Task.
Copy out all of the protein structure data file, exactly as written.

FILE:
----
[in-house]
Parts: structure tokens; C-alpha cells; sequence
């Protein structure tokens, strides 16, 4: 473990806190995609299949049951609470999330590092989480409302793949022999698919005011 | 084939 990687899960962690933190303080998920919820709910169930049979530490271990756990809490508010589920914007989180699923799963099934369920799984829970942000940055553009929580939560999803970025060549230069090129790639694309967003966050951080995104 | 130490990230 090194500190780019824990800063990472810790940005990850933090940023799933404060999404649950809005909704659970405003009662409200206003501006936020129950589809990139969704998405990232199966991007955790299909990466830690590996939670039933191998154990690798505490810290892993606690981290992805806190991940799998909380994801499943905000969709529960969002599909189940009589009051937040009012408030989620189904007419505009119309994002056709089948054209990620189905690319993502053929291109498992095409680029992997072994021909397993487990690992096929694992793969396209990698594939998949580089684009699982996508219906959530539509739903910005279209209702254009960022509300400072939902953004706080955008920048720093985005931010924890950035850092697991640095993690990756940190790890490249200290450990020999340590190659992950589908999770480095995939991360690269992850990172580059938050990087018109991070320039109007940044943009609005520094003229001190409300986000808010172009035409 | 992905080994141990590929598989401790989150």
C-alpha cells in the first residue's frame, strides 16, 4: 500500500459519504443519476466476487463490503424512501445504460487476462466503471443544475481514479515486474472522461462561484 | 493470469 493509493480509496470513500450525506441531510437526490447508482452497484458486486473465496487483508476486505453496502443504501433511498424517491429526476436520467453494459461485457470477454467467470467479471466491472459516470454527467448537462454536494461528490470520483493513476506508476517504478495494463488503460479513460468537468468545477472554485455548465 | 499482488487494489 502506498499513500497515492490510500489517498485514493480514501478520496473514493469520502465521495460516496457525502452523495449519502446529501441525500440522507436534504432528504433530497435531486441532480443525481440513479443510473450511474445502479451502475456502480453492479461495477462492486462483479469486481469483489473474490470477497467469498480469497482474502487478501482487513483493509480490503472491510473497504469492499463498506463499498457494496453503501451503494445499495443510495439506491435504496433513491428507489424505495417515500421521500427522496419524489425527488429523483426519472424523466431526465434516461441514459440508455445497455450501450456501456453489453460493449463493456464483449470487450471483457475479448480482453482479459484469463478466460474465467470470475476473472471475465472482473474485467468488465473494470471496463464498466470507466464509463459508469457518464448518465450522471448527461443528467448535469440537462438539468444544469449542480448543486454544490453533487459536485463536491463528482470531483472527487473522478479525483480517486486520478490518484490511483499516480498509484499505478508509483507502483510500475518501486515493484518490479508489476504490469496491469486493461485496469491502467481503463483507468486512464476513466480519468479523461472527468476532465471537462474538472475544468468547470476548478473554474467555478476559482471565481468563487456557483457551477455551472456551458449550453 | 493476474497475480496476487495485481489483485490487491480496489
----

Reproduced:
[in-house]
Parts: structure tokens; C-alpha cells; sequence
């Protein structure tokens, strides 16, 4: 473990806190995609299949049951609470999330590092989480409302793949022999698919005011 | 084939 990687899960962690933190303080998920919820709910169930049979530490271990756990809490508010589920914007989180699923799963099934369920799984829970942000940055553009929580939560999803970025060549230069090129790639694309967003966050951080995104 | 130490990230 090194500190780019824990800063990472810790940005990850933090940023799933404060999404649950809005909704659970405003009662409200206003501006936020129950589809990139969704998405990232199966991007955790299909990466830690590996939670039933191998154990690798505490810290892993606690981290992805806190991940799998909380994801499943905000969709529960969002599909189940009589009051937040009012408030989620189904007419505009119309994002056709089948054209990620189905690319993502053929291109498992095409680029992997072994021909397993487990690992096929694992793969396209990698594939998949580089684009699982996508219906959530539509739903910005279209209702254009960022509300400072939902953004706080955008920048720093985005931010924890950035850092697991640095993690990756940190790890490249200290450990020999340590190659992950589908999770480095995939991360690269992850990172580059938050990087018109991070320039109007940044943009609005520094003229001190409300986000808010172009035409 | 992905080994141990590929598989401790989150």
C-alpha cells in the first residue's frame, strides 16, 4: 500500500459519504443519476466476487463490503424512501445504460487476462466503471443544475481514479515486474472522461462561484 | 493470469 493509493480509496470513500450525506441531510437526490447508482452497484458486486473465496487483508476486505453496502443504501433511498424517491429526476436520467453494459461485457470477454467467470467479471466491472459516470454527467448537462454536494461528490470520483493513476506508476517504478495494463488503460479513460468537468468545477472554485455548465 | 499482488487494489 502506498499513500497515492490510500489517498485514493480514501478520496473514493469520502465521495460516496457525502452523495449519502446529501441525500440522507436534504432528504433530497435531486441532480443525481440513479443510473450511474445502479451502475456502480453492479461495477462492486462483479469486481469483489473474490470477497467469498480469497482474502487478501482487513483493509480490503472491510473497504469492499463498506463499498457494496453503501451503494445499495443510495439506491435504496433513491428507489424505495417515500421521500427522496419524489425527488429523483426519472424523466431526465434516461441514459440508455445497455450501450456501456453489453460493449463493456464483449470487450471483457475479448480482453482479459484469463478466460474465467470470475476473472471475465472482473474485467468488465473494470471496463464498466470507466464509463459508469457518464448518465450522471448527461443528467448535469440537462438539468444544469449542480448543486454544490453533487459536485463536491463528482470531483472527487473522478479525483480517486486520478490518484490511483499516480498509484499505478508509483507502483510500475518501486515493484518490479508489476504490469496491469486493461485496469491502467481503463483507468486512464476513466480519468479523461472527468476532465471537462474538472475544468468547470476548478473554474467555478476559482471565481468563487456557483457551477455551472456551458449550453 | 493476474497475480496476487495485481489483485490487491480496489